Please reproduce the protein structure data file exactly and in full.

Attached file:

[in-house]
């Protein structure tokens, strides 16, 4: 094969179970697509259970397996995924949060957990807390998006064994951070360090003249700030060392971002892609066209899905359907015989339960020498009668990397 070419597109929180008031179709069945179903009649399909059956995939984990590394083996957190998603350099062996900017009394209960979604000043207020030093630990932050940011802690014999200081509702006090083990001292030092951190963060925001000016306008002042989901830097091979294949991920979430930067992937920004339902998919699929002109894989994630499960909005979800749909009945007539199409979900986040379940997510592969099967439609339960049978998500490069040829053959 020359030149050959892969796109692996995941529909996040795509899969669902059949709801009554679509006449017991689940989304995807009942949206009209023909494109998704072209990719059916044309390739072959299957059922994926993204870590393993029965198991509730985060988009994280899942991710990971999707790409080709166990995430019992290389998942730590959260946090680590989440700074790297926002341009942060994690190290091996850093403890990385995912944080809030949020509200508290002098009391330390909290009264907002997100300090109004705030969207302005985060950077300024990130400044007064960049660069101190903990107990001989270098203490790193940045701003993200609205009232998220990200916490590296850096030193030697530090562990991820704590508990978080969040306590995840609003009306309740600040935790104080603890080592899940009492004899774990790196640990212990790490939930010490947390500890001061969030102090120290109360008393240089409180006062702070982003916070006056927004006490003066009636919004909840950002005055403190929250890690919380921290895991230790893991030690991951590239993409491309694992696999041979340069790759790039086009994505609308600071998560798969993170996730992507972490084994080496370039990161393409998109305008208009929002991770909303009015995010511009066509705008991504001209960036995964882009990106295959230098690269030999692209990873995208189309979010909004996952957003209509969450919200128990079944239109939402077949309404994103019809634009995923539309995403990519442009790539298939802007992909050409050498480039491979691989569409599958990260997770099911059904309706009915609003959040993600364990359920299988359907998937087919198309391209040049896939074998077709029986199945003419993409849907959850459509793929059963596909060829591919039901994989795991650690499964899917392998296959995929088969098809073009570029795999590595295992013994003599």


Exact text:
[in-house]
């Protein structure tokens, strides 16, 4: 094969179970697509259970397996995924949060957990807390998006064994951070360090003249700030060392971002892609066209899905359907015989339960020498009668990397 070419597109929180008031179709069945179903009649399909059956995939984990590394083996957190998603350099062996900017009394209960979604000043207020030093630990932050940011802690014999200081509702006090083990001292030092951190963060925001000016306008002042989901830097091979294949991920979430930067992937920004339902998919699929002109894989994630499960909005979800749909009945007539199409979900986040379940997510592969099967439609339960049978998500490069040829053959 020359030149050959892969796109692996995941529909996040795509899969669902059949709801009554679509006449017991689940989304995807009942949206009209023909494109998704072209990719059916044309390739072959299957059922994926993204870590393993029965198991509730985060988009994280899942991710990971999707790409080709166990995430019992290389998942730590959260946090680590989440700074790297926002341009942060994690190290091996850093403890990385995912944080809030949020509200508290002098009391330390909290009264907002997100300090109004705030969207302005985060950077300024990130400044007064960049660069101190903990107990001989270098203490790193940045701003993200609205009232998220990200916490590296850096030193030697530090562990991820704590508990978080969040306590995840609003009306309740600040935790104080603890080592899940009492004899774990790196640990212990790490939930010490947390500890001061969030102090120290109360008393240089409180006062702070982003916070006056927004006490003066009636919004909840950002005055403190929250890690919380921290895991230790893991030690991951590239993409491309694992696999041979340069790759790039086009994505609308600071998560798969993170996730992507972490084994080496370039990161393409998109305008208009929002991770909303009015995010511009066509705008991504001209960036995964882009990106295959230098690269030999692209990873995208189309979010909004996952957003209509969450919200128990079944239109939402077949309404994103019809634009995923539309995403990519442009790539298939802007992909050409050498480039491979691989569409599958990260997770099911059904309706009915609003959040993600364990359920299988359907998937087919198309391209040049896939074998077709029986199945003419993409849907959850459509793929059963596909060829591919039901994989795991650690499964899917392998296959995929088969098809073009570029795999590595295992013994003599």